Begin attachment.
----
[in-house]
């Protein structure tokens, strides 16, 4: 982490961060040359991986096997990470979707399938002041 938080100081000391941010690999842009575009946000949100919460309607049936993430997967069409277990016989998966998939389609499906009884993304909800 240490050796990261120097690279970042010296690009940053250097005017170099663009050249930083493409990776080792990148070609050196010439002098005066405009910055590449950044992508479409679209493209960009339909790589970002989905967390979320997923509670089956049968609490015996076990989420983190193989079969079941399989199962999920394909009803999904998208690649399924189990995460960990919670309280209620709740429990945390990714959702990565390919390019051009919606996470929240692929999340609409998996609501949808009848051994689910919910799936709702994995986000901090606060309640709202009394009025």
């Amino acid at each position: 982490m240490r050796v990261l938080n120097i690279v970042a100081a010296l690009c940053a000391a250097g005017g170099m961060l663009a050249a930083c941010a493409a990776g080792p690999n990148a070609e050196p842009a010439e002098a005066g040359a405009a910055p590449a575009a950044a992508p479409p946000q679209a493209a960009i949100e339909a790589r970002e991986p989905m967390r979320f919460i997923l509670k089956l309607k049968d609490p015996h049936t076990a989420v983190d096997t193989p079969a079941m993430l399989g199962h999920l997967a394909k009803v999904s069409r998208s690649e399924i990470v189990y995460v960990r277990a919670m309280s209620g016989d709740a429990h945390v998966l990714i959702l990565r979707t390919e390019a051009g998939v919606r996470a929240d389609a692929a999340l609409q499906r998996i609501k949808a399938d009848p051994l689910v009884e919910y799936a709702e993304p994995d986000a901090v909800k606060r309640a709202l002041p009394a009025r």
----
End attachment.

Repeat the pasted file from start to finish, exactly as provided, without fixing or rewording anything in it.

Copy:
[in-house]
């Protein structure tokens, strides 16, 4: 982490961060040359991986096997990470979707399938002041 938080100081000391941010690999842009575009946000949100919460309607049936993430997967069409277990016989998966998939389609499906009884993304909800 240490050796990261120097690279970042010296690009940053250097005017170099663009050249930083493409990776080792990148070609050196010439002098005066405009910055590449950044992508479409679209493209960009339909790589970002989905967390979320997923509670089956049968609490015996076990989420983190193989079969079941399989199962999920394909009803999904998208690649399924189990995460960990919670309280209620709740429990945390990714959702990565390919390019051009919606996470929240692929999340609409998996609501949808009848051994689910919910799936709702994995986000901090606060309640709202009394009025």
């Amino acid at each position: 982490m240490r050796v990261l938080n120097i690279v970042a100081a010296l690009c940053a000391a250097g005017g170099m961060l663009a050249a930083c941010a493409a990776g080792p690999n990148a070609e050196p842009a010439e002098a005066g040359a405009a910055p590449a575009a950044a992508p479409p946000q679209a493209a960009i949100e339909a790589r970002e991986p989905m967390r979320f919460i997923l509670k089956l309607k049968d609490p015996h049936t076990a989420v983190d096997t193989p079969a079941m993430l399989g199962h999920l997967a394909k009803v999904s069409r998208s690649e399924i990470v189990y995460v960990r277990a919670m309280s209620g016989d709740a429990h945390v998966l990714i959702l990565r979707t390919e390019a051009g998939v919606r996470a929240d389609a692929a999340l609409q499906r998996i609501k949808a399938d009848p051994l689910v009884e919910y799936a709702e993304p994995d986000a901090v909800k606060r309640a709202l002041p009394a009025r």